Overcoming Challenges: Five Themes in Justice Sonia Sotomayor’s Memoir Resonate in Indian Country
My Beloved World by Sonia Sotomayor (Knopf, 2013) has sat atop The New York Times best-seller list for weeks. The Latina U.S. Supreme Court Justice’s memoir is less a confessional biography than it is a practical exploration of her life growing up in the Bronx, attending two Ivy League schools and becoming a federal judge.
In a tale of family, love and triumph, Sotomayor takes a novelistic approach to depict distant mothers and alcoholic fathers. In describing challenges in health and higher education, Sotomayor makes her personal narrative an inspiring read about “how an ordinary person, with strengths and weaknesses like anyone else, has managed an extraordinary journey.”
Hardly ordinary, Sotomayor looks back upon a childhood that entailed growing up in poverty, virtually isolated from the outside world. She excelled and escaped it partly thanks to affirmative action programs, only to be criticized about these very opportunities years later. Although she is of different ethnicity from American Indians, Sotomayor shares similar struggles. Five themes in particular from this moving, first-person account of a girl who made it from the Bronx to the bench will resonate in Indian country.
1. Broken Family
The Puerto Rican daughter of a constantly fighting alcoholic father and orphaned mother, Sotomayor renders a vivid account of broken family life that forms one of the memoir’s most intriguing narratives. After losing her father at age nine, Sotomayor illustrates brilliant levelheadedness by thinking that “maybe it would be easier” for her, her mother and brother going forward without him.
But she divulges a resentment she harbored toward her mother, who, in the aftermath of her father’s death, moved the family away from relatives and to the projects, only to lock herself in a dark room to grieve the loss of the man she had loved. Sotomayor admits that it wasn’t until much later that she understood her mother’s inability to express herself: “It was only when I had the strength and purpose to talk about the cold expanse be tween us that she confessed her emotional limitations in a way that called me to forgiveness.”
2. Growing Up Poor
Her mother’s chilly love notwithstanding, Sotomayor was raised to value education, discipline and hard work. She recalls the Encyclopaedia Britannica that her mother bought for her and her brother, a collection rarely seen in their ethnically diverse working-class neighborhood in the South Bronx. By the time Sotomayor entered high school, the housing projects she lived in had fallen prey to increasing heroin use and gangrelated crime. But she continued to excel, graduating as valedictorian in 1972.
The justice credits her grandmother with providing a childhood of “protection and purpose.” But she says a wider, family-like network of generous mentors and friends helped lift the young so-called Nuyorican from the grips of this challenging environment—such as the middle-school classmate with the most gold stars, who taught her how to study.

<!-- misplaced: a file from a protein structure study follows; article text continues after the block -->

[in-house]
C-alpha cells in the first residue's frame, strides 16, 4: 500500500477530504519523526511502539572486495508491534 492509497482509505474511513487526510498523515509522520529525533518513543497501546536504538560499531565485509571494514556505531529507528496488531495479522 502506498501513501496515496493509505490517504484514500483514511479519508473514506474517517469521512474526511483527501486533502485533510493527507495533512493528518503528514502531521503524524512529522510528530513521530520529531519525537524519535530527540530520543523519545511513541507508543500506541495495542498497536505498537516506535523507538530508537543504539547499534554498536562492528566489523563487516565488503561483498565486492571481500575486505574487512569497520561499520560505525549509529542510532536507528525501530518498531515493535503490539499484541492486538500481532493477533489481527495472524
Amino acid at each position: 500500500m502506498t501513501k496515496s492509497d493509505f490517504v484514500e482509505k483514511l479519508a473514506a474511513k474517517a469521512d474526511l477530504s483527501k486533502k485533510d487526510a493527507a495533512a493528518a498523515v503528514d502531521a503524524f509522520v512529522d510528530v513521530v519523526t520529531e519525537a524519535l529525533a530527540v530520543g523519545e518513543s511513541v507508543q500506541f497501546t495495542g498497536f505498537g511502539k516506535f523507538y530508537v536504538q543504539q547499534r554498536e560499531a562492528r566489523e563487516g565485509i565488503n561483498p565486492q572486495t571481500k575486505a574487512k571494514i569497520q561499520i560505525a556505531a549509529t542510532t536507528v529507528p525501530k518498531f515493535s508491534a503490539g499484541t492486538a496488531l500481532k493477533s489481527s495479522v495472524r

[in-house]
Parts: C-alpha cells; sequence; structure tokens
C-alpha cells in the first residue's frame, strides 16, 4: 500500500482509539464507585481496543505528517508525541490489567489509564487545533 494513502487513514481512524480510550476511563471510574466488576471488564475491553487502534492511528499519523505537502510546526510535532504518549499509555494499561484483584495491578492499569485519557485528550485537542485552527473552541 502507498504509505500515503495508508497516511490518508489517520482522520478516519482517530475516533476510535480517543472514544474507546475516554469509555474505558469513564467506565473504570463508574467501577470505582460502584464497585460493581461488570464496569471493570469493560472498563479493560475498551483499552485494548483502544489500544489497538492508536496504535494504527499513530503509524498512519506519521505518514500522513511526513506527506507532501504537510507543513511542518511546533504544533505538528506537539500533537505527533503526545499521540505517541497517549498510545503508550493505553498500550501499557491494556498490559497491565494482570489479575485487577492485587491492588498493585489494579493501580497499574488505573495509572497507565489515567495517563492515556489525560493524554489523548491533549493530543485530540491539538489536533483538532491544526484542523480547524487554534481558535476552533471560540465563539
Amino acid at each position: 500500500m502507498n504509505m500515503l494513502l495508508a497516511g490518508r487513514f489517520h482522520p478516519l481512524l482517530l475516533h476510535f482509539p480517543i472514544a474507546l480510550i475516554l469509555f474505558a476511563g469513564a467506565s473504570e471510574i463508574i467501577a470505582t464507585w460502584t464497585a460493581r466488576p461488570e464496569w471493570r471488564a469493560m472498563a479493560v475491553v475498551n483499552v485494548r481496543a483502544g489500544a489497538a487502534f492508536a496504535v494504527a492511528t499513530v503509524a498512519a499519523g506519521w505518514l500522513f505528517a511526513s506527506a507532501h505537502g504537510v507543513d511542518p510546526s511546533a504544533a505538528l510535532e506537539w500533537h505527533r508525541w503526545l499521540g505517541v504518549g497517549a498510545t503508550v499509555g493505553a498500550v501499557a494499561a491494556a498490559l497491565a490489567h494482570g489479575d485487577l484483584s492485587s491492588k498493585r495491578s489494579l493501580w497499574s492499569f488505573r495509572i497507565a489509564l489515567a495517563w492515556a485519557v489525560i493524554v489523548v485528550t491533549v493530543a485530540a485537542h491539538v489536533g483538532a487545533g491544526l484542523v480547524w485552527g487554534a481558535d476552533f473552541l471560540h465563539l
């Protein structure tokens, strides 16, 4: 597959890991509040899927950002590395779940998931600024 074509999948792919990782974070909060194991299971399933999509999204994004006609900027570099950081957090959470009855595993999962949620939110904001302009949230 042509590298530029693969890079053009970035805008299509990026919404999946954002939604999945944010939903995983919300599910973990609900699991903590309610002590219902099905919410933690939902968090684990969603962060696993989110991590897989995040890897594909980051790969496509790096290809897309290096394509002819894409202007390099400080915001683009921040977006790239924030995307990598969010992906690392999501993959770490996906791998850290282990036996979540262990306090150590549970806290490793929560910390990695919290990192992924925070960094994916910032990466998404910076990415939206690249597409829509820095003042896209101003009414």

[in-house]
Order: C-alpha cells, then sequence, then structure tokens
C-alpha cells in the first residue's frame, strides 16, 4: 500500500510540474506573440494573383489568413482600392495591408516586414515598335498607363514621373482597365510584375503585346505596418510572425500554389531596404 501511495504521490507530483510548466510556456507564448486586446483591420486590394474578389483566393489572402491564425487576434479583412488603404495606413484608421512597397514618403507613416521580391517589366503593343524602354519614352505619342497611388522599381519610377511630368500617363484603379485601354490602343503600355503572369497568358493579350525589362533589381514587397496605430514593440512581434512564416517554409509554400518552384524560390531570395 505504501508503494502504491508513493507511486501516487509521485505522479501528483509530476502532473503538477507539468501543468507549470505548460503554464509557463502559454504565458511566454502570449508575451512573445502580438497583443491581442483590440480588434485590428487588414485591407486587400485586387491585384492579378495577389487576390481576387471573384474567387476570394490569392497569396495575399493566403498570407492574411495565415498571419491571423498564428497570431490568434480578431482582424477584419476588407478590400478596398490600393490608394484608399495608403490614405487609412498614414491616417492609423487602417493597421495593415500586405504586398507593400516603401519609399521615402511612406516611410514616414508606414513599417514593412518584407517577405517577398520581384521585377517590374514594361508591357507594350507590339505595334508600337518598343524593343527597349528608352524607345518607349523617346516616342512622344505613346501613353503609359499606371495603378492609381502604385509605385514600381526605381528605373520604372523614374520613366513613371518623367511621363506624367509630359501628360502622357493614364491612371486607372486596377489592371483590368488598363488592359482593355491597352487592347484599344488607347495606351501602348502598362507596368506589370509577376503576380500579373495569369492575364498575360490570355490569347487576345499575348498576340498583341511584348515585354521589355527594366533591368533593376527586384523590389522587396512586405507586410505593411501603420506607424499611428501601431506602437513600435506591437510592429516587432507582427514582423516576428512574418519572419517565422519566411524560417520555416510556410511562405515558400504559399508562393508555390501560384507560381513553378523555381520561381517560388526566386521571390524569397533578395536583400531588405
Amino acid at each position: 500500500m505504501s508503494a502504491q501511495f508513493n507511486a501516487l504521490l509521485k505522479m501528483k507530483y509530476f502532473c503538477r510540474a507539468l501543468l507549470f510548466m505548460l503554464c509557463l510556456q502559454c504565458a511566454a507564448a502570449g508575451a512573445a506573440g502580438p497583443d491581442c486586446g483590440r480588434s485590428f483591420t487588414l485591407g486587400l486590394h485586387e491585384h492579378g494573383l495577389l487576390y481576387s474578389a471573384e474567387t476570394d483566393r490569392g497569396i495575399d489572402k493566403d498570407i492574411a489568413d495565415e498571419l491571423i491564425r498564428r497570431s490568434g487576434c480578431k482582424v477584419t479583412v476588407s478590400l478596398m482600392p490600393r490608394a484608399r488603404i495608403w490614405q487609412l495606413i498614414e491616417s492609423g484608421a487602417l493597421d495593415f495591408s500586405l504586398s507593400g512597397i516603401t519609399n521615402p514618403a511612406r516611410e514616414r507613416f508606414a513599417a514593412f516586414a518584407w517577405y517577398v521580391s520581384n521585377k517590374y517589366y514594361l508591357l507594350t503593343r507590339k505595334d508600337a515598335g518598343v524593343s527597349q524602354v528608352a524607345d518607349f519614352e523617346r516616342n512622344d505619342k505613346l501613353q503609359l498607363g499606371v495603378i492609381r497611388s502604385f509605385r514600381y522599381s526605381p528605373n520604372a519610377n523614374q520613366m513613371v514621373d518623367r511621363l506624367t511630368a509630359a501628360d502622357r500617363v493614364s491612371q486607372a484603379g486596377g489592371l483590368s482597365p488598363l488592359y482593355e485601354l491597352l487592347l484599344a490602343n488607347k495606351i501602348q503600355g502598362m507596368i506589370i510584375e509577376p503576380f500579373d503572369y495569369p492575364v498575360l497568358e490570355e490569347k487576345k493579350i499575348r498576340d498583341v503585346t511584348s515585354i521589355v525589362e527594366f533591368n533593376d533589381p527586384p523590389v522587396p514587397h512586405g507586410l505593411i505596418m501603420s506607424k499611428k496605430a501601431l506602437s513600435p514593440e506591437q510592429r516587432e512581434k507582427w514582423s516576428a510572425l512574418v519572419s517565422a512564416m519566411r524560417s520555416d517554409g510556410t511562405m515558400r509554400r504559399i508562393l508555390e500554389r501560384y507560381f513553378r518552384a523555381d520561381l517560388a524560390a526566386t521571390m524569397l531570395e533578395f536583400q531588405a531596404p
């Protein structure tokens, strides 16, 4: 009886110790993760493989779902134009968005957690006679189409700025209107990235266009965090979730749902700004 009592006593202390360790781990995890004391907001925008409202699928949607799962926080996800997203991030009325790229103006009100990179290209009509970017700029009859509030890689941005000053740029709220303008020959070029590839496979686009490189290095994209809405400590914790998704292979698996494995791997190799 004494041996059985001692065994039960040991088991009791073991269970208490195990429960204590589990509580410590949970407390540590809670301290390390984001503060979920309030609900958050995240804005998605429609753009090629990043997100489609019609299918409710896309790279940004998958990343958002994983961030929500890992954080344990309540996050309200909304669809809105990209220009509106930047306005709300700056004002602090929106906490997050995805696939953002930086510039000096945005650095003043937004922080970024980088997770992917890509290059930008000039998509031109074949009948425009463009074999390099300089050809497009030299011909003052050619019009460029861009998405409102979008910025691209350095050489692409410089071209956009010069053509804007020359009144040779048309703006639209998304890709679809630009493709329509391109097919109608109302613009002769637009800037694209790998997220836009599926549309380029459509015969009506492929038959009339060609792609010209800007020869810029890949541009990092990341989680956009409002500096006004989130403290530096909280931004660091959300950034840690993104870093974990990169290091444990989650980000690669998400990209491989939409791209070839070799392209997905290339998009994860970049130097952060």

In recounting a largely solitary life in the projects, living on her mother’s meager nursing salary, Sotomayor shines a light on how isolated poorer communities can be. She recalls, for instance, that she had never heard of “the Ivies” until a high school friend encouraged her to apply to the elite universities. When she did, she writes, she was terrified of Harvard upon visiting for an interview, intimidated by an institution she had only seen in the movies.
During her first year at Princeton, it dawned on Sotomayor that her Bronx education had omitted any study of the classics. She had never even heard of Alice in Wonderland before her freshman year. This prompted her to spend hours locked in libraries, immersed in her own crash course of English literature. It was also there that she learned of Phi Beta Kappa for the first time, but only after she had tossed out the invitation to join the academic honor society, a blunder corrected by a kind classmate.
Sotomayor is straightforward about her gains from affirmative action, and she recounts the struggles she faced from accepting the opportunities that came her way. During her time at Princeton, she recalls, letters would often get published in the campus newspaper complaining about how students like her were blocking the acceptance of potentially worthier applicants. The future justice’s response to these racially charged sentiments, which also reflects her true grit, was to excel with the Puerto Rican stu dent group, then overcome her weaknesses to win the highest honor awarded to seniors, the Moses Taylor Pyne Honor Prize. It was perhaps her own adopted philosophy of listening carefully and observing until she figured things out that gave her the confidence to advance during these formative years.
Perhaps the most rewarding takeaway is the self-assuredness one gleans from the pages of Sotomayor’s memoir. For it is a personal embrace of the qualities we all strive to hold onto: a strong sense of family, a connection to traditions and a solid understanding of one’s roots. For the Latina from the Bronx, the memories link back to parties at her grandmother’s place filled with food, music, dancing and poetry—and at times “forbidden” séances, calling upon the spirits. They are part of an identity that Sotomayor has never rejected. Indeed, she has used it to shape her ability to overcome weaknesses by gaining new strengths. The experience taught her one thing, she writes: “Ultimately, I know myself.”
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